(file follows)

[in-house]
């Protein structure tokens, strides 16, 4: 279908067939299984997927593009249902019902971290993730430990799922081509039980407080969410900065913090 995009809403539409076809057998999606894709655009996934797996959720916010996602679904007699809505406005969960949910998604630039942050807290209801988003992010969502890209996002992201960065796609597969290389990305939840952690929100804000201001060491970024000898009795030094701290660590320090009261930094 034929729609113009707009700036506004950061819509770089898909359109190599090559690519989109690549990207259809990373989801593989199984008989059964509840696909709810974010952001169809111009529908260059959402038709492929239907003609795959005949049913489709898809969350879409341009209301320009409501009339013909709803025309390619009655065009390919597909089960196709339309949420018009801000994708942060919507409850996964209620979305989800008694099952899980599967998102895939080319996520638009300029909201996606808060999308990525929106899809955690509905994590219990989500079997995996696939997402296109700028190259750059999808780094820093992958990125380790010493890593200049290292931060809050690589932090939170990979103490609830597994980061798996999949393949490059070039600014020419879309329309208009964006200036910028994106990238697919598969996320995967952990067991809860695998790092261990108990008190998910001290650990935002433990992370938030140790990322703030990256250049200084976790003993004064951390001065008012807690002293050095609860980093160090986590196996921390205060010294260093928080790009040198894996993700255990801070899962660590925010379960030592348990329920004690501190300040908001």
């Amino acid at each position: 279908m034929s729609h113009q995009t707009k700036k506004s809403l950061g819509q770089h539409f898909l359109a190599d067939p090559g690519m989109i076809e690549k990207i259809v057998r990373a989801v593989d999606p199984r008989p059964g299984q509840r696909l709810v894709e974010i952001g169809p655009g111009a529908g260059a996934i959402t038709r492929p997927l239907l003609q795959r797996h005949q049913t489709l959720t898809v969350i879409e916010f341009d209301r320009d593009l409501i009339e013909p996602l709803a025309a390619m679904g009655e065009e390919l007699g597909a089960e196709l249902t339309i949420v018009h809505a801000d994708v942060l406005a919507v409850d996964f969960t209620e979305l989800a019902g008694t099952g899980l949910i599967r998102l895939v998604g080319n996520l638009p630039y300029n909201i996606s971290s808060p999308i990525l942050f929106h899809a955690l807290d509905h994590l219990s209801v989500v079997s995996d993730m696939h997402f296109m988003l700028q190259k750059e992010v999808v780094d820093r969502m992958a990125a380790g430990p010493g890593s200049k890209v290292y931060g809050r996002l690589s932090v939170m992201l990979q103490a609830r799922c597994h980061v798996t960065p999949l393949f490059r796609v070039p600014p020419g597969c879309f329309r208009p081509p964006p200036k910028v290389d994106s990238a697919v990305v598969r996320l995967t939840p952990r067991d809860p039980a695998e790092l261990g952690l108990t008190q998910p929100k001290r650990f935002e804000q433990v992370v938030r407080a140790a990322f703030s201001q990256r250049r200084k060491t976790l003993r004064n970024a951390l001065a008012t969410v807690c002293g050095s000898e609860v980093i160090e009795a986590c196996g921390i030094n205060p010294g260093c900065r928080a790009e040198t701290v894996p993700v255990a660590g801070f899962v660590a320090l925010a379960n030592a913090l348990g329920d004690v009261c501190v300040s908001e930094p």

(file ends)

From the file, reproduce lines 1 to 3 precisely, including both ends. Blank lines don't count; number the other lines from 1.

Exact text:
[in-house]
């Protein structure tokens, strides 16, 4: 279908067939299984997927593009249902019902971290993730430990799922081509039980407080969410900065913090 995009809403539409076809057998999606894709655009996934797996959720916010996602679904007699809505406005969960949910998604630039942050807290209801988003992010969502890209996002992201960065796609597969290389990305939840952690929100804000201001060491970024000898009795030094701290660590320090009261930094 034929729609113009707009700036506004950061819509770089898909359109190599090559690519989109690549990207259809990373989801593989199984008989059964509840696909709810974010952001169809111009529908260059959402038709492929239907003609795959005949049913489709898809969350879409341009209301320009409501009339013909709803025309390619009655065009390919597909089960196709339309949420018009801000994708942060919507409850996964209620979305989800008694099952899980599967998102895939080319996520638009300029909201996606808060999308990525929106899809955690509905994590219990989500079997995996696939997402296109700028190259750059999808780094820093992958990125380790010493890593200049290292931060809050690589932090939170990979103490609830597994980061798996999949393949490059070039600014020419879309329309208009964006200036910028994106990238697919598969996320995967952990067991809860695998790092261990108990008190998910001290650990935002433990992370938030140790990322703030990256250049200084976790003993004064951390001065008012807690002293050095609860980093160090986590196996921390205060010294260093928080790009040198894996993700255990801070899962660590925010379960030592348990329920004690501190300040908001």
């Amino acid at each position: 279908m034929s729609h113009q995009t707009k700036k506004s809403l950061g819509q770089h539409f898909l359109a190599d067939p090559g690519m989109i076809e690549k990207i259809v057998r990373a989801v593989d999606p199984r008989p059964g299984q509840r696909l709810v894709e974010i952001g169809p655009g111009a529908g260059a996934i959402t038709r492929p997927l239907l003609q795959r797996h005949q049913t489709l959720t898809v969350i879409e916010f341009d209301r320009d593009l409501i009339e013909p996602l709803a025309a390619m679904g009655e065009e390919l007699g597909a089960e196709l249902t339309i949420v018009h809505a801000d994708v942060l406005a919507v409850d996964f969960t209620e979305l989800a019902g008694t099952g899980l949910i599967r998102l895939v998604g080319n996520l638009p630039y300029n909201i996606s971290s808060p999308i990525l942050f929106h899809a955690l807290d509905h994590l219990s209801v989500v079997s995996d993730m696939h997402f296109m988003l700028q190259k750059e992010v999808v780094d820093r969502m992958a990125a380790g430990p010493g890593s200049k890209v290292y931060g809050r996002l690589s932090v939170m992201l990979q103490a609830r799922c597994h980061v798996t960065p999949l393949f490059r796609v070039p600014p020419g597969c879309f329309r208009p081509p964006p200036k910028v290389d994106s990238a697919v990305v598969r996320l995967t939840p952990r067991d809860p039980a695998e790092l261990g952690l108990t008190q998910p929100k001290r650990f935002e804000q433990v992370v938030r407080a140790a990322f703030s201001q990256r250049r200084k060491t976790l003993r004064n970024a951390l001065a008012t969410v807690c002293g050095s000898e609860v980093i160090e009795a986590c196996g921390i030094n205060p010294g260093c900065r928080a790009e040198t701290v894996p993700v255990a660590g801070f899962v660590a320090l925010a379960n030592a913090l348990g329920d004690v009261c501190v300040s908001e930094p």